Sunday, September 25, 2011

art of war

Sun Tzu wrote The Art of War over 2000 years ago; and its still kicking ass today. Master Sun is considered one of the ancient Tao masters, and a lot of what he says is still used today by practitioners of war, and any other person or group in conflict. I read the soft cover version of The Art of War, translated by Thomas Cleary, and published by Shambhala Publications out of Boston.

I thought Cleary did a job job of laying the groundwork for me about Sun Tzu, The Art of War and the Tao, so that I could understand the significance of what I was reading, in the introduction. Now I won't fool with you and say that the introduction was an easy read--it was a little long at 40 pages or so--but it was interesting. One of the things Cleary mentions is that their are different ways to translate ancient Chinese, and that he tried to translate it from the perspective of the Tao.

He has also included translations of the multitude of commentary added to the work over the centuries, by other Tao-types dudes, generals, and thinkers. These comments are sometimes handy to help understand what Master Sun was trying to get at. But other times, it seems pretty clear that my guess was a good as theirs, or worse; they didn't have much to say at all. And occasionally, the commentary sounded like a bunch of yes men clucking around their boss, trying to sound smart. Here's what I mean. Master Sun would give some sage advice to young wannbe generals, trying to make their way in the world and so, say he says something like:

Master Sun
Don't take any wooden nickles.

Fine, right? Okay I get it, its a dumb example, not quite sure what it has to do with kicking some ass, but sounds reasonable. Then the yes men chime in and say stuff like:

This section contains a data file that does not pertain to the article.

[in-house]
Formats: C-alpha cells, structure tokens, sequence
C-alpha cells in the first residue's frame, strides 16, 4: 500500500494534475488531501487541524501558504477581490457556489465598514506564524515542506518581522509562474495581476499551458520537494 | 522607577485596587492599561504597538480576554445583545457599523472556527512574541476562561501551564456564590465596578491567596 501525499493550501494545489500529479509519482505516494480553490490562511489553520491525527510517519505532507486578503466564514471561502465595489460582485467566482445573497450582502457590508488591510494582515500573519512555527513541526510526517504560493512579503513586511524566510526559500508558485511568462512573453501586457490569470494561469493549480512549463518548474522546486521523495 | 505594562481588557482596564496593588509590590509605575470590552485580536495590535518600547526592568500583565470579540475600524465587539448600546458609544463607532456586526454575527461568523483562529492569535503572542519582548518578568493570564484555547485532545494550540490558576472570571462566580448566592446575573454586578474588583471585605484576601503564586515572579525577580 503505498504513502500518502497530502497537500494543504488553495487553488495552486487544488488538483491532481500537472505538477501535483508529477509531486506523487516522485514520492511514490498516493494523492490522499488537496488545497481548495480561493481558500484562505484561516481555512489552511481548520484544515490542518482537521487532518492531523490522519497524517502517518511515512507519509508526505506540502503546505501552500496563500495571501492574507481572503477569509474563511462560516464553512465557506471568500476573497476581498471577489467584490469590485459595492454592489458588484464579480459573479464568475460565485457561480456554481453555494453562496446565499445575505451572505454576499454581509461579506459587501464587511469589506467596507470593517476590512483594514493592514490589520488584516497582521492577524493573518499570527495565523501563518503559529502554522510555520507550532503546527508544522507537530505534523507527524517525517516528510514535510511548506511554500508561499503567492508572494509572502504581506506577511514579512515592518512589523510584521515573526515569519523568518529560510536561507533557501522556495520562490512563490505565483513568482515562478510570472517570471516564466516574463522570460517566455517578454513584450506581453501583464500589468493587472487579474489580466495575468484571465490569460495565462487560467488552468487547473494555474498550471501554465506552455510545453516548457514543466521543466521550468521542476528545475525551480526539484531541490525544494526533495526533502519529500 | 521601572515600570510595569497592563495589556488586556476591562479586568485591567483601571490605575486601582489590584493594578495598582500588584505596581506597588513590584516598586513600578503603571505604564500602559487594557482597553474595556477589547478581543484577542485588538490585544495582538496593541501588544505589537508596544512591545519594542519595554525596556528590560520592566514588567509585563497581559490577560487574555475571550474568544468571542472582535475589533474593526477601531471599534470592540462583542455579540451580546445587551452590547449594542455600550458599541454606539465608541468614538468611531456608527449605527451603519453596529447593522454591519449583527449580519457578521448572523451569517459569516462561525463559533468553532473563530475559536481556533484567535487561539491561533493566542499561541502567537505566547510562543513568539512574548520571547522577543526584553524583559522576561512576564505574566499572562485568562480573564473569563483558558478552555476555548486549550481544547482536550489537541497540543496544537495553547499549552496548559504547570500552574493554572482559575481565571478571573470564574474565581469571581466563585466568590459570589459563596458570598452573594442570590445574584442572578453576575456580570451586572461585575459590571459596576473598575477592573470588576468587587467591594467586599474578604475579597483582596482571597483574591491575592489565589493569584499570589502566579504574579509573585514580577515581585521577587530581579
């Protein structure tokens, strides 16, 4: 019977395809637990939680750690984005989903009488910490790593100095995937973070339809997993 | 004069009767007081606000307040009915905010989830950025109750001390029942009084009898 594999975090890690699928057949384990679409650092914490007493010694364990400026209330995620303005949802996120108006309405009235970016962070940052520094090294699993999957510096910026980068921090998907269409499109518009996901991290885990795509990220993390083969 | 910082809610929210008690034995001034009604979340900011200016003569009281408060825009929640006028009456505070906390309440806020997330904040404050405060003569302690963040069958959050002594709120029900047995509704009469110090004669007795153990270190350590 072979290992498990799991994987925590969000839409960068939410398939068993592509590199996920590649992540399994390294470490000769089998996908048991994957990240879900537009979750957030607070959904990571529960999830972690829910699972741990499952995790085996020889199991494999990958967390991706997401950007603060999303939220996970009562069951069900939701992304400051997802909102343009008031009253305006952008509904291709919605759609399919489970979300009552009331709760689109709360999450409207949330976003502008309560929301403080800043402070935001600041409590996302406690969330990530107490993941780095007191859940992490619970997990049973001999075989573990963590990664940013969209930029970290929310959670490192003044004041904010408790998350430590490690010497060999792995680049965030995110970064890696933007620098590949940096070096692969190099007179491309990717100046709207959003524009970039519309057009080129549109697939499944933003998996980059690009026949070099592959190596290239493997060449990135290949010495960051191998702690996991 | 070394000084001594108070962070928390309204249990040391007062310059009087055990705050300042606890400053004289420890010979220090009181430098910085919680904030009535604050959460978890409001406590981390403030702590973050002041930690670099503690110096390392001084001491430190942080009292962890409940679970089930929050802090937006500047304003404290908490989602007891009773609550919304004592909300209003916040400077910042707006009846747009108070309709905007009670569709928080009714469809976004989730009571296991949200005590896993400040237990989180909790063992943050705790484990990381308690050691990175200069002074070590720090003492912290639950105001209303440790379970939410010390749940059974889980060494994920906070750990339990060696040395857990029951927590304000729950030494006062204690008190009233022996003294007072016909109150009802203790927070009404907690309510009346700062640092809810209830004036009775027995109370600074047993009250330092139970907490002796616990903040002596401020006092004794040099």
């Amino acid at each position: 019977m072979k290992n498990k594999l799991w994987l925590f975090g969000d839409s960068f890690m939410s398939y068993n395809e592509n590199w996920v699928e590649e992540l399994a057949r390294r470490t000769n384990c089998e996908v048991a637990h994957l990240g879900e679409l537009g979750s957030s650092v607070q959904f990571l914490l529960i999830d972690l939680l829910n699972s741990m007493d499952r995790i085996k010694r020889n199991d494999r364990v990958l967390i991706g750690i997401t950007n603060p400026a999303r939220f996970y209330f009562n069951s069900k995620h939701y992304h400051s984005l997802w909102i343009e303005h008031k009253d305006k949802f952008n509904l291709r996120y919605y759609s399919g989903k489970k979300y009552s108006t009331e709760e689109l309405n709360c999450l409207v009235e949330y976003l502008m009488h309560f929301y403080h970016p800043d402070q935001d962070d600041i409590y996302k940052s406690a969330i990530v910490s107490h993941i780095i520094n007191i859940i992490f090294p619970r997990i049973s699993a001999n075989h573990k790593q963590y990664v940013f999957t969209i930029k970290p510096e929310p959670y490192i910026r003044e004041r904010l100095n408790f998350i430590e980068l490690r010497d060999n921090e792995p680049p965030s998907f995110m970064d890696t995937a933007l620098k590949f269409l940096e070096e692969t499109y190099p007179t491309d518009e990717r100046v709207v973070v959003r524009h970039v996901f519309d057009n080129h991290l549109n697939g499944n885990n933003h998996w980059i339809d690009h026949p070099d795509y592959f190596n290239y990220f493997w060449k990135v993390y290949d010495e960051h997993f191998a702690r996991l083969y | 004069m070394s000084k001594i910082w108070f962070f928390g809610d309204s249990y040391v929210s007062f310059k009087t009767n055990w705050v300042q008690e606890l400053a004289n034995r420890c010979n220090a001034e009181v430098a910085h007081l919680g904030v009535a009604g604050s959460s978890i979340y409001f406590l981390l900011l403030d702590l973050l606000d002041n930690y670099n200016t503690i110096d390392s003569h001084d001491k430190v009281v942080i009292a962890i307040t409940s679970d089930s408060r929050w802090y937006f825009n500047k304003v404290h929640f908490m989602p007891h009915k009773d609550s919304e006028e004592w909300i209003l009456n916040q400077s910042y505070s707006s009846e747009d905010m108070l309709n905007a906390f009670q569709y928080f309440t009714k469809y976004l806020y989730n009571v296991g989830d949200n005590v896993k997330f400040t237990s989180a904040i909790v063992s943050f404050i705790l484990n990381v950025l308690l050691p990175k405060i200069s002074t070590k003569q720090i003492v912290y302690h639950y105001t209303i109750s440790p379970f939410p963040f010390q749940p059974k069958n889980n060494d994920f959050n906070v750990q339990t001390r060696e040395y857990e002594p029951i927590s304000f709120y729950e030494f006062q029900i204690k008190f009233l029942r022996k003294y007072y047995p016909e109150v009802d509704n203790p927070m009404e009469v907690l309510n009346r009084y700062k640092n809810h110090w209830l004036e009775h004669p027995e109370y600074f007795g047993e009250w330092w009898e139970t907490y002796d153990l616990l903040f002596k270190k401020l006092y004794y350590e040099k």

Du Mu
Wooden means emptiness, and nickle means fullness.

Meng She
Emptiness is bad. Fullness is good.

Jia Lin
It is better to have fullness, than emptiness.

Wang Xi
If you are bad, and your enemy is good, do not fight.

Cao Cao
You will loose.

Zero Wing
All your base are belong to us.

You see what I'm saying? Apologies to the commentators, whose fine names I slandered, but for real: some of the comments were just about that helpful. Now, maybe its because I don't understand the Way, and this is the first book I've read about the Tao, but some of the comments just didn't seem to add much to the discussion. I would be interested in re-reading this translation without the comments. Maybe Shambhala should do a version that has both. The full text, without the comments, can't take up more that 40 or 50 pages, and could be followed by the full version with the yes-men commentary.

Check it out, full text in English and Chinese. Translation by Lionel Giles (1910). no commentary

Okay, so that was a hoot. But seriously, I liked it. I was amazed at the thought that went into this 2000 years ago. Thanks for the book loan Tom!

No comments:

Post a Comment

Say it, I want to hear it...